Meet the latest arrival in the garage, tastefully photographed against said garage per the Society of Terrible Amateur Bicycle Photographers Official Rulebook. That's a 1995 Specialized Rockhopper, steel, 20.5" frame, with no squishy bits save the tires. When I saw it listed on the local List of Craig for a song, I decided it simply had to be mine.
It wins nostalgia points because this is the same exact model (and color, even, though a different frame size) that I sold to my Dad back in 1995 during the shop gig where I actually got semi-good at mechanicking. He was recovering from a near-death cardiac "incident", and that Rockhopper was going to be his comeback bike. Eventually, he decided that he still liked his Cannondale road bike more, "incident" or not, so the Rocky was briefly loaned to my then-girlfriend who became my then-financee who is currently serving time as my now-and-future wife. Once I ponied up to buy her a bike of her own, the Rocky went to my sister, where it remains to this day.
Even putting aside nostalgia, though, I think these bikes were (and are) the bee's knees, cat's pajamas, and dog's bollocks. In the mid-to-late 90s, the steel hardtail was still trying (gamely) to compete with cheap aluminum as a viable race weapon, and the result was some pretty light and lively frames, even at midrange price points -- a far cry from today's tank-like steel off-road frames that emphasize bike-polo durability over ride quality. Trek had their 900 series, Gary Fisher had the Hoo Koo E Koo, GT had the Karakoram, and Specialized had this Rockhopper. Geometries had coalesced around a pretty quick-handling standard (with minor variations) thanks to the iconic Bridgestone MB series, though Bridgestone USA was defunct by the time this Rocky hit the sales floor. That bike layout became so standardized that it was just known as "NORBA geometry" for its ubiquity on the professional race circuit. It felt great on dirt and -- though this falls in the category of Unintended Side Effects -- it didn't feel like a chopper on pavement (pretty easy to do when the longest suspension fork on the market had maybe 70mm of travel). Most of these bikes had a full complement of braze-ons if you wanted to add fenders and racks to make them solid utility bikes. In short, they were simple, fun, versatile bikes.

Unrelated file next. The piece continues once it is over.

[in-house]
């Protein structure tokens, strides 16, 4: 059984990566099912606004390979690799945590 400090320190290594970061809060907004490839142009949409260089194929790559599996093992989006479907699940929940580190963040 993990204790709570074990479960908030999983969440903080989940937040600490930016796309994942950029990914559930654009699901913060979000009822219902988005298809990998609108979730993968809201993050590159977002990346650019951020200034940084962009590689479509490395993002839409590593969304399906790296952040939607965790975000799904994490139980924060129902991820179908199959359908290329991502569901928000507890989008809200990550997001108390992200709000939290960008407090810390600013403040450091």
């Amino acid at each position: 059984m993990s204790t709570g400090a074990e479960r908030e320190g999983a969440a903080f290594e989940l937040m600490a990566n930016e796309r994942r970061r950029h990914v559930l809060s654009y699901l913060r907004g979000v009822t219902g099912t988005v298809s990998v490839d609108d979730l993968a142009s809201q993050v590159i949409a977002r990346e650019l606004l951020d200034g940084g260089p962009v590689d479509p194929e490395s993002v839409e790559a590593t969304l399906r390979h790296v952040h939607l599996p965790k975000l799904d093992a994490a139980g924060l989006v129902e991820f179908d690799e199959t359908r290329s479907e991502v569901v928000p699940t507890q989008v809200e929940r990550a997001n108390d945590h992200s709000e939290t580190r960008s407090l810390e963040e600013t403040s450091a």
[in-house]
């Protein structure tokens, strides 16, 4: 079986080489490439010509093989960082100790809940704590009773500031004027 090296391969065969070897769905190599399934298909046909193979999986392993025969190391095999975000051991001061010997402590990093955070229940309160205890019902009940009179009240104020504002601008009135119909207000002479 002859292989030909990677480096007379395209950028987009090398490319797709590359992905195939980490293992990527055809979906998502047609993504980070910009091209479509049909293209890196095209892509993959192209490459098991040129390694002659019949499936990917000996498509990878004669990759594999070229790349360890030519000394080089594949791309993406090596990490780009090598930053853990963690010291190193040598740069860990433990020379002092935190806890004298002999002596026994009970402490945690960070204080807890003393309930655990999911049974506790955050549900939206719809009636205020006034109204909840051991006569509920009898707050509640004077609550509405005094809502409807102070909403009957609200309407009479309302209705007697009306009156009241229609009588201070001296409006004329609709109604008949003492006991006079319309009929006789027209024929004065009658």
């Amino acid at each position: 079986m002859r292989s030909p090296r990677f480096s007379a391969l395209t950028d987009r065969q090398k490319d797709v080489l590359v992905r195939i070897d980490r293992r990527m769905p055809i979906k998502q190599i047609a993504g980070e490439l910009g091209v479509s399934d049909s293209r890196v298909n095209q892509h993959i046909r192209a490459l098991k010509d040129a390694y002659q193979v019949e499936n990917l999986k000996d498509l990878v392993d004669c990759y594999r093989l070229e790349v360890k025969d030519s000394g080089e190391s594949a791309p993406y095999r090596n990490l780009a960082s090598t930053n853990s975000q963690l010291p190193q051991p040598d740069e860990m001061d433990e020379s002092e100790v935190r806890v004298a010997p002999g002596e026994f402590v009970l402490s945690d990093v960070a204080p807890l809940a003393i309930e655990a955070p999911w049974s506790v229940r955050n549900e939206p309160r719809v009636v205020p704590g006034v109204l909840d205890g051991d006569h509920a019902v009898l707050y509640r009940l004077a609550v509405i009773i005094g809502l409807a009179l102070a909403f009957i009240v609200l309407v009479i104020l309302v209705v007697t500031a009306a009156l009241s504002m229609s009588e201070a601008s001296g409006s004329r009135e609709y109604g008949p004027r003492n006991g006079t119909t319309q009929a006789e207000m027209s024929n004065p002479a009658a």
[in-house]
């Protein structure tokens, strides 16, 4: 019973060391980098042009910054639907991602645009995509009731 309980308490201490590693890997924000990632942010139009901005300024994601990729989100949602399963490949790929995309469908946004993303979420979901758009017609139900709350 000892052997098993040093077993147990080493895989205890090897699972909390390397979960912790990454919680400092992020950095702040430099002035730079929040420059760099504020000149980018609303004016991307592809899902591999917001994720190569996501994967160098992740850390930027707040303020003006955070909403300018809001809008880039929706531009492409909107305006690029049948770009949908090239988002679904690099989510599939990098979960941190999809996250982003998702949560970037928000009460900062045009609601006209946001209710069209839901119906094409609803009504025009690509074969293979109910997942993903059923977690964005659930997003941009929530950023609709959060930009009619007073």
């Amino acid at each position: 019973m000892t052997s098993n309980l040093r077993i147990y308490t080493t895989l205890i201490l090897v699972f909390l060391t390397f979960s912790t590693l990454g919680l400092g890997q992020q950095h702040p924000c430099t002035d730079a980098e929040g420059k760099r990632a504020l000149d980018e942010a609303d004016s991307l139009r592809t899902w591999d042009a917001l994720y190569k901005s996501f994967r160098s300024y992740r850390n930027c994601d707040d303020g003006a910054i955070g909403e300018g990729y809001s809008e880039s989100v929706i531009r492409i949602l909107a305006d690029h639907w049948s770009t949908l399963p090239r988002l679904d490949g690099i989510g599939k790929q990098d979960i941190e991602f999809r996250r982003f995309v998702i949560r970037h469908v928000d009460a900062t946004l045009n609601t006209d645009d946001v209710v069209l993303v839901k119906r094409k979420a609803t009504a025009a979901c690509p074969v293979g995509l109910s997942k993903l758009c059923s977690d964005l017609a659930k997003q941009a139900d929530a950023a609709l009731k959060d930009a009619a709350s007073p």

When I take off my rose-colored riding glasses, however, I know darn well that this example is pretty rough. The paint is battered, which isn't unusual for the matte finishes on these frames. The low-end Shimano and Grip Shift parts left a lot to be desired when brand new, and they have not aged well in the last 20 years. But with a bit of adjustment, the bike still runs, and I've now commuted on it enough to confirm that it's worth a few well-chosen upgrades from the parts stash. Even with pretty abused wheels, horrible tires, and a Slime tube in back, it has that lively feel I remember. I'm going to swap the Alivio crank (which Shimano eventually recalled due to breakages) for a Sugino XD, dump the worn-out Grip Shifts and rear derailleur for nicer ones I got from reader Steve K (thanks, Steve!), and hopefully find a good deal on some 26" non-disc-brake wheels (which modern bikery thinks is an obsolete format). With those changes and fresh consumables (rubber, brake pads, cables), I'll have a mechanically good-as-new MTB for chump change.